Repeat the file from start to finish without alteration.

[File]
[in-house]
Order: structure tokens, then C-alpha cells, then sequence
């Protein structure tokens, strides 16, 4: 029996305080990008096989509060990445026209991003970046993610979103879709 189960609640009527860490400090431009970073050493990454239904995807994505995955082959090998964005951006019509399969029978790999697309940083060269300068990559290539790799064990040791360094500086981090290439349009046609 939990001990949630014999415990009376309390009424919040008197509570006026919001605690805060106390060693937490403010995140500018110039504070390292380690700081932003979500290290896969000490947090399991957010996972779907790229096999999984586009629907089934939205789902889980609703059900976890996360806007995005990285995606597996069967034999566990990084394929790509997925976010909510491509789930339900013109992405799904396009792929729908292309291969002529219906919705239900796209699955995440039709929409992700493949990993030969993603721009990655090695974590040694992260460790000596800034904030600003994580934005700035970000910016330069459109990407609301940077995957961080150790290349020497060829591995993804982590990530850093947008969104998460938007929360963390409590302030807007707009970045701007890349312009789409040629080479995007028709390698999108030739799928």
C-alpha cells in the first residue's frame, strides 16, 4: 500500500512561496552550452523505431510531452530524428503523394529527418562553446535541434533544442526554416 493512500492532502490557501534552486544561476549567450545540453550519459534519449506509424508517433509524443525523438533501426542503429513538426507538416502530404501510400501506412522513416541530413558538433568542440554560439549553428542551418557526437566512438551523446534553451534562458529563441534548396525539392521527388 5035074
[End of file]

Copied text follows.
[in-house]
Order: structure tokens, then C-alpha cells, then sequence
């Protein structure tokens, strides 16, 4: 029996305080990008096989509060990445026209991003970046993610979103879709 189960609640009527860490400090431009970073050493990454239904995807994505995955082959090998964005951006019509399969029978790999697309940083060269300068990559290539790799064990040791360094500086981090290439349009046609 939990001990949630014999415990009376309390009424919040008197509570006026919001605690805060106390060693937490403010995140500018110039504070390292380690700081932003979500290290896969000490947090399991957010996972779907790229096999999984586009629907089934939205789902889980609703059900976890996360806007995005990285995606597996069967034999566990990084394929790509997925976010909510491509789930339900013109992405799904396009792929729908292309291969002529219906919705239900796209699955995440039709929409992700493949990993030969993603721009990655090695974590040694992260460790000596800034904030600003994580934005700035970000910016330069459109990407609301940077995957961080150790290349020497060829591995993804982590990530850093947008969104998460938007929360963390409590302030807007707009970045701007890349312009789409040629080479995007028709390698999108030739799928």
C-alpha cells in the first residue's frame, strides 16, 4: 500500500512561496552550452523505431510531452530524428503523394529527418562553446535541434533544442526554416 493512500492532502490557501534552486544561476549567450545540453550519459534519449506509424508517433509524443525523438533501426542503429513538426507538416502530404501510400501506412522513416541530413558538433568542440554560439549553428542551418557526437566512438551523446534553451534562458529563441534548396525539392521527388 5035074